“Will I ever see you again?” asked my friend Dave*.
“I don’t know.”
Moving is different to travelling. Moving gives you the chance to put down roots if you so choose. In this current point in time, travelling is easier than it has ever been before. What distance that once could mean a seven week journey now could be accomplished in eight or ten hours. Airplanes, trains, cars allow for greater speed than ever before in going from one place to another.
Sometimes, the body is there before the heart and the mind catches up. There is not much time to adjust.
Sometimes goodbyes are ‘see you later’ or ‘keep in touch’ or ‘farewell, I’ll probably never see you again’. This happens to exchange students, immigrants, the military. It happens to refugees, missionaries, people on business trips. Even if you just left home to attend school, and home is proving to be just a tad further than you think.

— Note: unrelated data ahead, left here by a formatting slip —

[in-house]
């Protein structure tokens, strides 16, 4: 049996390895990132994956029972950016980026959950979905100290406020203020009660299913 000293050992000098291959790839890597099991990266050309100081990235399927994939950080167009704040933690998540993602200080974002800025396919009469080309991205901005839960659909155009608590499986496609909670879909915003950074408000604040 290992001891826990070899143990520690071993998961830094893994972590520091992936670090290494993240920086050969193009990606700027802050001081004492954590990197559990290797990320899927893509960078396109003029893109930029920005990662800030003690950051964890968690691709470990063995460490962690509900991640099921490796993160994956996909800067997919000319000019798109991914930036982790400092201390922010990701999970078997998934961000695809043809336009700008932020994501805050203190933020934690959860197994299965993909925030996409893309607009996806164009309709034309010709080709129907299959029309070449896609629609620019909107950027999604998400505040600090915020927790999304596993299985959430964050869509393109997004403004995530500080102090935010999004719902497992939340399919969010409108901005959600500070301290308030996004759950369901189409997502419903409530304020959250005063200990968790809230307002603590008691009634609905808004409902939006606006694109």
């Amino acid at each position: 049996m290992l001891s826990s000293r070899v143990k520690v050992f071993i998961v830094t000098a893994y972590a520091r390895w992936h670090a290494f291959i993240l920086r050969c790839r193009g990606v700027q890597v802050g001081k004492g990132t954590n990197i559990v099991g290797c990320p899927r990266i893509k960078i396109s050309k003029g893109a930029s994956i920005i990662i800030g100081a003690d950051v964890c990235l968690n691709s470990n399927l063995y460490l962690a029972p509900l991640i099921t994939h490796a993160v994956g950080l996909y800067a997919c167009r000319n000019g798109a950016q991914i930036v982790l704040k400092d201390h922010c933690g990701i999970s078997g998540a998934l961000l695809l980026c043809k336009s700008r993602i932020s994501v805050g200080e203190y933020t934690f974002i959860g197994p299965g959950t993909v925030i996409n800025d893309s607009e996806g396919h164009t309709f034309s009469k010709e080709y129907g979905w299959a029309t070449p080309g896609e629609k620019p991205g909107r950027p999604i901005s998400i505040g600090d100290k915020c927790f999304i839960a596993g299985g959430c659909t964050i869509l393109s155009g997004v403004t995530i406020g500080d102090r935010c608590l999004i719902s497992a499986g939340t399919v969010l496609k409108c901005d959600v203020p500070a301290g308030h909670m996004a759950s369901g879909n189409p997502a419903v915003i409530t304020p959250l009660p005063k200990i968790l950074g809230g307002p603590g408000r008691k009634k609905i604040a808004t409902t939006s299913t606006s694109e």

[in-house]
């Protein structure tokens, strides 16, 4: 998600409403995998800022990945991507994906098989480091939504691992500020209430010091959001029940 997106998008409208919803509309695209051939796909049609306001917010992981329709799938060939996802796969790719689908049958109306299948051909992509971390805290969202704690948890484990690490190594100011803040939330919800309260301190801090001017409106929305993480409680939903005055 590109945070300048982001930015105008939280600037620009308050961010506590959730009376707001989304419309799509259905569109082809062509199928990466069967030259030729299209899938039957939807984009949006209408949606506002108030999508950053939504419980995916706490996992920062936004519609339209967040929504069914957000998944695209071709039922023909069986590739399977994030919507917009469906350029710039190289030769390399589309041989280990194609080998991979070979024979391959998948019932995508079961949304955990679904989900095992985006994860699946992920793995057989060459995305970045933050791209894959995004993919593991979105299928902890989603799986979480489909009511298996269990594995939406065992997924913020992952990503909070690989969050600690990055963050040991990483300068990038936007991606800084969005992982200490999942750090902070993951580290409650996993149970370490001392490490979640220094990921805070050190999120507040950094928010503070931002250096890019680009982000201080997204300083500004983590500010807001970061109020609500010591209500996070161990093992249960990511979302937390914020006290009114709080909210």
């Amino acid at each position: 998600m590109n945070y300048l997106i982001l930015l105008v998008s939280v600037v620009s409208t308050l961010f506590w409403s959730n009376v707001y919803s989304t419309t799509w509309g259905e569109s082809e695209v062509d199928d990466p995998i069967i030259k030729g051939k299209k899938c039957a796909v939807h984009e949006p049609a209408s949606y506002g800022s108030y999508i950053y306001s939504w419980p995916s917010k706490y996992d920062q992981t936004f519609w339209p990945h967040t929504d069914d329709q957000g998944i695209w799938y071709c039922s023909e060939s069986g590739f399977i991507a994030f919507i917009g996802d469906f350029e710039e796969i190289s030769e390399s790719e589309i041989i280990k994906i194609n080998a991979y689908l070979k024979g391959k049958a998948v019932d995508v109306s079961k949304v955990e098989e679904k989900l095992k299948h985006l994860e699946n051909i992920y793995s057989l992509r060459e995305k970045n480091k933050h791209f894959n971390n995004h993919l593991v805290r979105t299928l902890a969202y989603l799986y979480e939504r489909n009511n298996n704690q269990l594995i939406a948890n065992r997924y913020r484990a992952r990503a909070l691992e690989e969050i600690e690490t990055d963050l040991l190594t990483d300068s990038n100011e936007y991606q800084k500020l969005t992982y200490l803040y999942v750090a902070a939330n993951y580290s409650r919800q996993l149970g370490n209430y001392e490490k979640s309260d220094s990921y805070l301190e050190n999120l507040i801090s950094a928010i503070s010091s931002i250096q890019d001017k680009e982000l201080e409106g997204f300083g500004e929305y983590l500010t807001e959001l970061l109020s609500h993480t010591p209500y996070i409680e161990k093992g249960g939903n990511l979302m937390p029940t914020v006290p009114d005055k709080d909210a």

Putting down roots sometimes may sneak up on you. You leave a place you did not call ‘home’ and all of a sudden, nostalgic memories of certain foods or celebrations or people seem to make you ache for it. Other times, putting down roots is a choice. We live in a time and society where the television can fight to be a better past time than inviting a friend over for dinner.
What do you think about relocation and roots?
*Name changed to protect privacy.
8 There was a man all alone;
he had neither son nor brother.
There was no end to his toil,
yet his eyes were not content with his wealth.
“For whom am I toiling,” he asked,
“and why am I depriving myself of enjoyment?”
This too is meaningless—
a miserable business!
9 Two are better than one,
because they have a good return for their labor:
10 If either of them falls down,
one can help the other up.
But pity anyone who falls
and has no one to help them up.
11 Also, if two lie down together, they will keep warm.
But how can one keep warm alone?
12 Though one may be overpowered,
two can defend themselves.
A cord of three strands is not quickly broken.